A currently ongoing mobile-aware phishing campaign is targeting various non-governmental entities worldwide, including United Nations humanitarian organizations such as UNICEF, Lookout reports.

The attacks rely on infrastructure that has been live since March 2019 and which includes two domains hosting phishing content, namely session-services[.]com and service-ssl-check[.]com.

The domains resolve to IP addresses and and Lookout has discovered that the associated IP network block and ASN (Autonomous System Number) has a low reputation and was previously observed hosting malware.

What makes the campaign stand out, however, is its ability to detect mobile devices and to log keystrokes as soon as they are entered on the phishing page.

JavaScript code on the fraudulent pages can determine if a mobile device is being used and then delivers mobile-specific content to the user. The attack also relies on the fact that mobile web browsers truncate the URL, which makes it more difficult for the victims to discover the deception.

The password field on the phishing login pages contains key-logging functionality, meaning that the entered characters are still sent to the attackers even if the target doesn’t complete the login operation (by pressing the login button).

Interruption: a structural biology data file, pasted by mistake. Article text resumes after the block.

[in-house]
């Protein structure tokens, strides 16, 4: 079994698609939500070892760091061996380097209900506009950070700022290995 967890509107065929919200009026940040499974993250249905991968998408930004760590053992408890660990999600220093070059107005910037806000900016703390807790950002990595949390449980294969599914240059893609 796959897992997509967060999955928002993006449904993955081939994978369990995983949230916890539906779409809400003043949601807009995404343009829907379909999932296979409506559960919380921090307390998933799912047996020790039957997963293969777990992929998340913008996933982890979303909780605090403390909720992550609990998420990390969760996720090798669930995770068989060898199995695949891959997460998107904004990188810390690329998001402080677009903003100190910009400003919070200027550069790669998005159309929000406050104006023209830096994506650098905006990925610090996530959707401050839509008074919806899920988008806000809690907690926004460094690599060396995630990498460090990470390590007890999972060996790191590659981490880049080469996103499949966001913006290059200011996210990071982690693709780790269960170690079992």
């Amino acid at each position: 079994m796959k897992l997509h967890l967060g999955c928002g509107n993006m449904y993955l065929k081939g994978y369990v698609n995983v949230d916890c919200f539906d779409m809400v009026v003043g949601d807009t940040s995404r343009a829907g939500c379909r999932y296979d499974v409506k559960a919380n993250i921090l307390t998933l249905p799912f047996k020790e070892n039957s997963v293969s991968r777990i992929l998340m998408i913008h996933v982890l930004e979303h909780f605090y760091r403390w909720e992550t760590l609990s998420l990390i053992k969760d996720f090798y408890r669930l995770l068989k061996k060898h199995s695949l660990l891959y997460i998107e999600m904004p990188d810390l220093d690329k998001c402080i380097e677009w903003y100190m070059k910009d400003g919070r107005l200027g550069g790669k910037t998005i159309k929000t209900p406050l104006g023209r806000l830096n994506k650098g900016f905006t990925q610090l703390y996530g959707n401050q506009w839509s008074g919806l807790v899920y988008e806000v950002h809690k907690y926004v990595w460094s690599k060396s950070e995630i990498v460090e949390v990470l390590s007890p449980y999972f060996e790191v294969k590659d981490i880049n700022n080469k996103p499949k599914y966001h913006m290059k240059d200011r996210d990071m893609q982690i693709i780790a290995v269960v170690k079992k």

Lookout’s security researchers also discovered that some of the SSL certificates used in the campaign are expired, as they had two main ranges of validity: May 5, 2019 to August 3, 2019, and June 5, 2019 to September 3, 2019.

Such certificates are immediately detected by browsers, which alert users on the matter using very clear warnings that should make it “near impossible to entice a user to enter their login credentials,” Lookout says.

However, given that six certificates used in the campaign continue to be valid, Lookout believes the attacks may be ongoing.

The still-valid certificates should expire between November 15 and November 23. The websites they are used on target the United Nations, the UN Development Programme, the UN World Food Programme, UNICEF, the Heritage Foundation, and the International Federation of the Red Cross and Red Crescent Societies.

“[Security teams] need to identify fraudulent certificates issued by attackers that are being used to impersonate their organization,” Kevin Bocek, VP of security strategy and threat intelligence at Venafi, told SecurityWeek in an emailed comment.

“These latest attacks targeting United Nations and global charity websites use TLS certificates to make malicious domains appear legitimate, they take advantage of the implicit trust users have in the green padlock created by TLS certificates,” Bocek says. “This may appear sophisticated, but these kinds of phishing attacks are very common.”

Related: ‘Heatstroke’ Phishing Campaign Takes Multi-Stage Approach

Related: Mobile Phishing Attacks Up 85 Percent Annually